Anthony Weiner’s spokeswoman, Barbara Morgan, issued an apology tonight after a profanity-laced interview with Talking Points Memo, in which she described a former campaign intern as a fame hungry “bitch” and “slutbag” who “sucked” at her job.
Ms. Morgan said that she believed the conversation, in which she also threatened to sue the young woman, was off the record.
“In a moment of frustration, I used inappropriate language in what I thought was an off the record conversation,” Ms. Morgan said in a statement. “It was wrong and I am very sorry, which is what I said tonight when I called and emailed Olivia to apologize.”
As Anthony Weiner’s campaign continues to unravel, the former congressman’s spotty legislative record came under scrutiny–along with his sexting habits–at a forum dedicated to disability issues this evening in Midtown.
After being chased by cameras and shouting reporters down the sidewalk, up and down stairs and into an auditorium, the increasingly agitated mayoral candidate addressed the 504 Democratic Club forum, where members of the media far out-numbered other audience members. (The audience included at least three New York Times staffers, including executive editor Jill Abramson and columnist Maureen Dowd.)
Anthony Weiner isn’t going to quit the mayor’s race because this is New York.
“I know that there are newspaper editors and other politicians that say, ‘Boy, I wish that guy Weiner would quit,'” Mr. Weiner says in a new ad posted on his campaign website. “They don’t know New York. They certainly don’t know me. ‘Quit’ isn’t the way we roll in New York City.”
At the height of a blistering heat wave that pummeled the city two weeks ago, City Council Speaker Christine Quinn stepped from a black SUV that lingered near the sidewalk just long enough to let its precious cargo leave. The former governor of Puerto Rico, Sila María Calderón, draped in a regal gold jacket, had flown from San Juan to join Ms. Quinn and formally endorse her for mayor of New York City.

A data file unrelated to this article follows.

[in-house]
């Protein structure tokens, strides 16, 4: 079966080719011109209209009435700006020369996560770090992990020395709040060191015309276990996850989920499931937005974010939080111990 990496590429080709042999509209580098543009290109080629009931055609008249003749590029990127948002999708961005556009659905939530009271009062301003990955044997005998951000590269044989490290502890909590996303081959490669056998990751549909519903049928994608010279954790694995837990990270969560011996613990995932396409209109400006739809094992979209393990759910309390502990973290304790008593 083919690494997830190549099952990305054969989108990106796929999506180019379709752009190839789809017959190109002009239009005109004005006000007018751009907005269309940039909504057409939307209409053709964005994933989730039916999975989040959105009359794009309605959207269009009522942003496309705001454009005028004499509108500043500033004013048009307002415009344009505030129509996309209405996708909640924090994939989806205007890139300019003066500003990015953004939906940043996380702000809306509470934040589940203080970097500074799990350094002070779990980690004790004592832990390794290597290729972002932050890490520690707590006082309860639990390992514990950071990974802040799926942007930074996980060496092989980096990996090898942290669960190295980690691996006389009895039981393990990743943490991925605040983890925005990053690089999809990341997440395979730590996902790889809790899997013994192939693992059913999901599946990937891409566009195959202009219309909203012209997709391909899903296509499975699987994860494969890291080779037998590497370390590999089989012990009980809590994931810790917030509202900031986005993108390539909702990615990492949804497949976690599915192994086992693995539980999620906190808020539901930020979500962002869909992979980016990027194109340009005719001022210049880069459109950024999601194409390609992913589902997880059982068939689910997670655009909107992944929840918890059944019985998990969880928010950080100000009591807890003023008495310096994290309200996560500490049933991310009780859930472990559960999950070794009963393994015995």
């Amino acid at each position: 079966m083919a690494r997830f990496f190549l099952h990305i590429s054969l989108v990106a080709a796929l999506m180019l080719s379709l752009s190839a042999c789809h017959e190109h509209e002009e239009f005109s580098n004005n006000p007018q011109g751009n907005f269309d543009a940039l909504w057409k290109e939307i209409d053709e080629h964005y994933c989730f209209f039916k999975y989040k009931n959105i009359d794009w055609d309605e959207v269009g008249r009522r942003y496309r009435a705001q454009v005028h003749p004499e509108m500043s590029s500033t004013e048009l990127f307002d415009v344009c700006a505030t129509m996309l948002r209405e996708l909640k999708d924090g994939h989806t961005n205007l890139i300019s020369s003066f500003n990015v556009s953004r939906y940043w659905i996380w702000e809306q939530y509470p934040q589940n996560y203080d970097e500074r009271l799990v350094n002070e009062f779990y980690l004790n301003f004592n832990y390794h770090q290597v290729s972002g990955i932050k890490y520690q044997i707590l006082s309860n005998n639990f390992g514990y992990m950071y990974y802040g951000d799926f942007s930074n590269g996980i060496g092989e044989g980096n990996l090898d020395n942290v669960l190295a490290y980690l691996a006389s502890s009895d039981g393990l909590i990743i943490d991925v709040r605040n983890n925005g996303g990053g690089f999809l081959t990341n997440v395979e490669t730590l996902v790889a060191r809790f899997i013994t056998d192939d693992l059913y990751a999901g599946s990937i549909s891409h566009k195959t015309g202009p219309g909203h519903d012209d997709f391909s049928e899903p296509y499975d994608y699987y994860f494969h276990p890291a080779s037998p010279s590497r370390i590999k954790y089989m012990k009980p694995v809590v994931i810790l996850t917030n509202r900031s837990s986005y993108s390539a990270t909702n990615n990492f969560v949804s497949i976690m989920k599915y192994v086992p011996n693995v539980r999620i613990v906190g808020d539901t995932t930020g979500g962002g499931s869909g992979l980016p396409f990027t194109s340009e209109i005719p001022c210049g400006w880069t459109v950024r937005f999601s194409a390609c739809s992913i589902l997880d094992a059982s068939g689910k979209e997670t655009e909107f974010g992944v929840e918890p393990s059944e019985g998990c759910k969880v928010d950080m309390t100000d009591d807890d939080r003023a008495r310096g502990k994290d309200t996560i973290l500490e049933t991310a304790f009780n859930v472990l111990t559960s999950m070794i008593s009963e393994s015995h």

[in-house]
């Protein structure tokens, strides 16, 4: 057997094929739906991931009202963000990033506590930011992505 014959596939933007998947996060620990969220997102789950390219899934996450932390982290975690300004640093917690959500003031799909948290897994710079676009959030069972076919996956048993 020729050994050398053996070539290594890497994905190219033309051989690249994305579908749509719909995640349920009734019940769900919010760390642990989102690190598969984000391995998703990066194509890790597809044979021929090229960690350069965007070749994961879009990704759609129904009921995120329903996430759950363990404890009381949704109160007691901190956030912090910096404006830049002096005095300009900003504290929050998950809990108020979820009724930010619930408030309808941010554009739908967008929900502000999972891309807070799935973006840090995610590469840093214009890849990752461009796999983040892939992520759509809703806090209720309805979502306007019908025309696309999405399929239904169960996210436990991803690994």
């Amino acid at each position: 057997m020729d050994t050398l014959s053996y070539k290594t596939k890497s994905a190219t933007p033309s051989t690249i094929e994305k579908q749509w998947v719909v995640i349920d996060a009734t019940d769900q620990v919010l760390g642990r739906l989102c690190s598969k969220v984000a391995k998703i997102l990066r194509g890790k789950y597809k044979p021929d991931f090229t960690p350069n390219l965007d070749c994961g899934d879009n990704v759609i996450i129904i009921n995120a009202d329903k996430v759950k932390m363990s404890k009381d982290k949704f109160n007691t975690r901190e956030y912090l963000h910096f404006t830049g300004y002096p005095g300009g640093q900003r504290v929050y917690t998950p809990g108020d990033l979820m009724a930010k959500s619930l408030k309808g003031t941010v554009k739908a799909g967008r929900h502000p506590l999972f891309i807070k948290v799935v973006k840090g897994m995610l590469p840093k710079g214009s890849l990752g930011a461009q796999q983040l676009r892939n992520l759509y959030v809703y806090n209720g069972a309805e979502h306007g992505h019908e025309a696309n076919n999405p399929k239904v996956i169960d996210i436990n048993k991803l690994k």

Once inside a larger recreational room of the Bronx’s Andrew Jackson Senior Center, filled to the brim with primarily Hispanic seniors, the pair of female politicians were announced like the Rolling Stones gracing the stage of Madison Square Garden.
“We have the first woman who was the governor of Puerto Rico and we have the first woman who is going to be the mayor of the City of New York,” Assemblywoman Carmen Arroyo declared, drawing uproarious applause.
Mayoral candidate Bill de Blasio ramped up his push this afternoon for minority voters, rolling out endorsements from Congresswoman Yvette Clarke and Caribbean singing legend Harry Belafonte.
Towering above his peers as he spoke in lower Manhattan today, the city’s public advocate addressed one of the larger crowds he’s seen on the campaign trail as if he had already won the September 10 Democratic Primary, thanking everyone who has supported him thus far as he added the new names to the list.
Take a look at the photo to the left. Now zoom in on the man in sunglasses. Just behind the woman in pink’s shoulder. See him? Yeah. Whoops.
A colorful mailer touting mayoral candidate Bill Thompson appears to have made a flub–including what would be the lovely image of Mr. Thompson greeting a smiling little girl–were it not for the guy who seems to be giving the finger to the photographer.
Eliot Spitzer took his comptroller campaign to Chinatown today, brushing off both his past indiscretions and new political action committees created solely to defeat him in his contest against Manhattan Borough President Scott Stringer.
Despite the pending assault, the former governor said he wasn’t alarmed.